On the other hand, sustained acute mania or depression are frequently associated with serious health problems (). This is why the clinical treatment of bipolar disorder often starts with an attempt to keep the pendulum from moving too far in one direction or another. This may require medication, such as clinical doses of the elemental salt lithium, prior to cognitive behavioral therapy. The focus of cognitive behavioral therapy is on changing the way one sees and thinks about the world, particularly one’s “social world”.

Prolonged acute mania, usually accompanied by severely impaired sleep, may lead to psychosis. This, psychosis, is an extreme state characterized by hallucinations and/or delusions, leading to hospitalization in most cases. It has been theorized that depression is an involuntary compensatory adaptation () aimed at moving the pendulum in the other direction, out of the manic state, before more damage ensues ().

Elaborate approaches have been devised to treat and manage bipolar disorder treatment that involve the identification of mania and depression “prodromes” (), which are signs that a full-blown manic or depressive episode is about to start. Once prodromes are identified, cognitive behavioral therapy techniques are employed to prevent the pendulum from moving further in one direction or the other. The main goal of these techniques is to change one’s way of thinking about various issues (e.g., fears, pessimism). These techniques take years of practice to be used effectively.

Identification of prodromes and subsequent use of cognitive behavioral therapy seems to be particularly effective when dutifully applied with respect to manic episodes (). The reason for this may be related to one interesting fact related to bipolar disorder: manic episodes are not normally dreaded as much as depression episodes.

In fact, many sufferers avoid taking medication because they do not want to give up the creative and energetic bursts that come with manic episodes, even though they absolutely do not want the pendulum to go in the other direction. The problem is that, if depression is indeed a compensatory adaptation to mania, it seems reasonable to assume that extreme manic episodes are likely to be followed by extreme episodes of depression. Perhaps the key to avoid prolonged acute depression is to avoid prolonged acute mania.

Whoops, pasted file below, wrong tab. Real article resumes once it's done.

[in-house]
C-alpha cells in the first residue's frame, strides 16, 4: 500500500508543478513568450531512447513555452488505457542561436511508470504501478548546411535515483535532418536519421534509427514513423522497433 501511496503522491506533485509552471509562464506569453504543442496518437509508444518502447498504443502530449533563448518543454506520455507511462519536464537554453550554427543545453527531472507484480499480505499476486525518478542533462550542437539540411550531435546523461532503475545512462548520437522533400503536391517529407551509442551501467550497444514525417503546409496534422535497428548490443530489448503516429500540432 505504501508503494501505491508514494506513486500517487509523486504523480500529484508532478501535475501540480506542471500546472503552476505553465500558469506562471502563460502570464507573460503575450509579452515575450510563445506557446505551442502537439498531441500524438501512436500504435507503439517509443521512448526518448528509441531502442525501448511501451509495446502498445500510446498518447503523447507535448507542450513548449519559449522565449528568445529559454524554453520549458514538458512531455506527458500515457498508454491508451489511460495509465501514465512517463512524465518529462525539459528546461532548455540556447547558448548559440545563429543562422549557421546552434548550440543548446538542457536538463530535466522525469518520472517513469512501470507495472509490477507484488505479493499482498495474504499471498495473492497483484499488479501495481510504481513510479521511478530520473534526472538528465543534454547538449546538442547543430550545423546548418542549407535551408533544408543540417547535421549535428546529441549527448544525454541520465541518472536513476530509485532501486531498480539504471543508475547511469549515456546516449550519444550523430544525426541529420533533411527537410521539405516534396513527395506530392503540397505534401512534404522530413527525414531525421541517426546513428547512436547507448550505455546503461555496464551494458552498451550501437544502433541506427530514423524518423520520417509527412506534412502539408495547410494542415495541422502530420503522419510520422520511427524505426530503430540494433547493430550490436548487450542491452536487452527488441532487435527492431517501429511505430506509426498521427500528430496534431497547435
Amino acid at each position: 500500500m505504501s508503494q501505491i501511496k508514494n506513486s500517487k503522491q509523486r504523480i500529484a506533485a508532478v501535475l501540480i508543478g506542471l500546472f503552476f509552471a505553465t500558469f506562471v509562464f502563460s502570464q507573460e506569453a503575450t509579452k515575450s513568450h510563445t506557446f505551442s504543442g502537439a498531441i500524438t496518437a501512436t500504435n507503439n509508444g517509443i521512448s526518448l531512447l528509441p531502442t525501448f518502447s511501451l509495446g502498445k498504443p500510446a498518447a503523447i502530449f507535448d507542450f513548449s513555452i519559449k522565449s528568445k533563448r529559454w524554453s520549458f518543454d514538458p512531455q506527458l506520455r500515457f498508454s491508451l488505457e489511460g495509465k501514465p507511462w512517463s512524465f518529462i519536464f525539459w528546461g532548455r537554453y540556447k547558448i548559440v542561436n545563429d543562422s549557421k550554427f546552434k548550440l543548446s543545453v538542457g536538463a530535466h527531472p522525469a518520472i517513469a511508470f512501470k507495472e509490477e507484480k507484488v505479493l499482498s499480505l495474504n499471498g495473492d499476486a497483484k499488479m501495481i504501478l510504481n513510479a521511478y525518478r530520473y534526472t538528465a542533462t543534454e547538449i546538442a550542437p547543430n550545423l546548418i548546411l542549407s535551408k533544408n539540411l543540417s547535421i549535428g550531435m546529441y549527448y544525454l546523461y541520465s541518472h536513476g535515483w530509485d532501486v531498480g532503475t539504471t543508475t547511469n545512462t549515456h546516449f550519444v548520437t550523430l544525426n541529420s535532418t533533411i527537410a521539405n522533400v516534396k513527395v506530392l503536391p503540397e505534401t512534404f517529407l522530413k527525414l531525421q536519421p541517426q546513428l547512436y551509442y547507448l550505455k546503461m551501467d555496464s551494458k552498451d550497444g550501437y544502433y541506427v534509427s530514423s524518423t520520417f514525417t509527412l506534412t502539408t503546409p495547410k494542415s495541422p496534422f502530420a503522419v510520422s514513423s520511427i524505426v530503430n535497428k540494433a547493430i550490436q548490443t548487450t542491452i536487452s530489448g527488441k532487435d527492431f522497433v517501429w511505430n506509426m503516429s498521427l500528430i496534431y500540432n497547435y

As someone with bipolar disorder becomes more and more excited with novel and racing thoughts (a prodrome of mania), it would probably make sense to identify and carry out calming activities – to avoid a fall into despairing depression afterwards.

Sunday, November 4, 2012

An Encouraging Trend

I was in the Seattle/Tacoma airport today, and I noticed quite a few people taking the stairs even though they're flanked by escalators.  It's been my impression lately that more people are using stairs than even five years ago.  I used to be the only weirdo on the stairs, but today I shared them with about ten other people.  I know Seattle isn't necessarily representative of the nation as a whole, but I (optimistically) think of it as the vanguard in this respect.

One of the healthiest things a person can do is build exercise into daily life.  You don't have to be Usain Bolt or Lance Armstrong to reap the benefits of exercise.  In fact, evidence is accumulating that moderate exercise is healthier than extreme exercise.  Taking the stairs instead of the elevator/escalator, walking or jogging even a modest amount, or standing for part of the day, can have an immediate, measurable impact on metabolic health (1).

Maybe it's macho, but I'll feel defeated the day I need a giant energy-guzzling machine to take me up a 15 foot incline.  I have legs, and I intend to use them.  Escalators are good for people who are disabled or have very heavy bags, but the rest of us have an opportunity to use our bodies in a natural and healthy way.  Part of the problem is how buildings are designed.  Humans tend to take the path of least resistance, and if the first thing we come across is an elevator, and the stairs are grimy and tucked away down some side hallway, we'll tend to take the elevator.  Architects in some places are building in more prominent stairways to encourage gentle exercise throughout the day.

Friday, November 2, 2012

Food Reward Friday

This week's lucky winner... the Hardee's MONSTER THICKBURGER!

Two 1/3 lb beef patties, four strips of bacon, three slices of American "cheese", mayo and bun.  This bad boy boasts 1,300 calories, 830 from fat, 188 from carbohydrate and 228 from protein.  Charred and fried processed meat, fake cheese, refined soybean oil mayo, and a white flour bun. You might as well just inject it directly into your carotid artery.  Add a large fries and a medium coke, and you're at 2,110 calories.  Who's hungry?  Actually I am.